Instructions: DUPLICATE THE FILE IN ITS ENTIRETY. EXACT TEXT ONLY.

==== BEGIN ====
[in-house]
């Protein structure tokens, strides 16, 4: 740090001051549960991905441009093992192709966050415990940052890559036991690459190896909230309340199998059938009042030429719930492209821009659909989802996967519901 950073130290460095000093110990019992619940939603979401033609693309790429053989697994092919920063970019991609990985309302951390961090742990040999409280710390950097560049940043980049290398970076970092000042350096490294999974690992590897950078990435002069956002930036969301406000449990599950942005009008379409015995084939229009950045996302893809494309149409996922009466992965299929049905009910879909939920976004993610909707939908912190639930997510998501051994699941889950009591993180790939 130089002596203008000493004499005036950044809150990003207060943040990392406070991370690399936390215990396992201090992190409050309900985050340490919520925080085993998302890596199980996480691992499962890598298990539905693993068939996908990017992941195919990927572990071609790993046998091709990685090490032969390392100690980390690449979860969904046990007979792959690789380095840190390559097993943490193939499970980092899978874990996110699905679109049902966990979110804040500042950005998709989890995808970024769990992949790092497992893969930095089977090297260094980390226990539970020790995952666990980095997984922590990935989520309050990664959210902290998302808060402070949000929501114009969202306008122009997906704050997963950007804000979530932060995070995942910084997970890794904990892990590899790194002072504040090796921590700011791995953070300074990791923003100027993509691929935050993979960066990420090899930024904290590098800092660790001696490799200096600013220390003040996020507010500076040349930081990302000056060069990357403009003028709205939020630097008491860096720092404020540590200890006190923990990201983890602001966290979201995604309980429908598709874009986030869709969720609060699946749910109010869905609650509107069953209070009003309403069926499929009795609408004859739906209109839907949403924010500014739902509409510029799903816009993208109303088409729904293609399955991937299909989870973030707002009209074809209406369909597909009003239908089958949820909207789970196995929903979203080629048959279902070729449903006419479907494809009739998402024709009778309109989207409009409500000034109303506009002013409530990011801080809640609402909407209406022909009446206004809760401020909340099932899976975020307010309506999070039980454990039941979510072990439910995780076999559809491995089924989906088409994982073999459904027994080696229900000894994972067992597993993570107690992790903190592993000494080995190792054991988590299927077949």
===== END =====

[in-house]
């Protein structure tokens, strides 16, 4: 740090001051549960991905441009093992192709966050415990940052890559036991690459190896909230309340199998059938009042030429719930492209821009659909989802996967519901 950073130290460095000093110990019992619940939603979401033609693309790429053989697994092919920063970019991609990985309302951390961090742990040999409280710390950097560049940043980049290398970076970092000042350096490294999974690992590897950078990435002069956002930036969301406000449990599950942005009008379409015995084939229009950045996302893809494309149409996922009466992965299929049905009910879909939920976004993610909707939908912190639930997510998501051994699941889950009591993180790939 130089002596203008000493004499005036950044809150990003207060943040990392406070991370690399936390215990396992201090992190409050309900985050340490919520925080085993998302890596199980996480691992499962890598298990539905693993068939996908990017992941195919990927572990071609790993046998091709990685090490032969390392100690980390690449979860969904046990007979792959690789380095840190390559097993943490193939499970980092899978874990996110699905679109049902966990979110804040500042950005998709989890995808970024769990992949790092497992893969930095089977090297260094980390226990539970020790995952666990980095997984922590990935989520309050990664959210902290998302808060402070949000929501114009969202306008122009997906704050997963950007804000979530932060995070995942910084997970890794904990892990590899790194002072504040090796921590700011791995953070300074990791923003100027993509691929935050993979960066990420090899930024904290590098800092660790001696490799200096600013220390003040996020507010500076040349930081990302000056060069990357403009003028709205939020630097008491860096720092404020540590200890006190923990990201983890602001966290979201995604309980429908598709874009986030869709969720609060699946749910109010869905609650509107069953209070009003309403069926499929009795609408004859739906209109839907949403924010500014739902509409510029799903816009993208109303088409729904293609399955991937299909989870973030707002009209074809209406369909597909009003239908089958949820909207789970196995929903979203080629048959279902070729449903006419479907494809009739998402024709009778309109989207409009409500000034109303506009002013409530990011801080809640609402909407209406022909009446206004809760401020909340099932899976975020307010309506999070039980454990039941979510072990439910995780076999559809491995089924989906088409994982073999459904027994080696229900000894994972067992597993993570107690992790903190592993000494080995190792054991988590299927077949």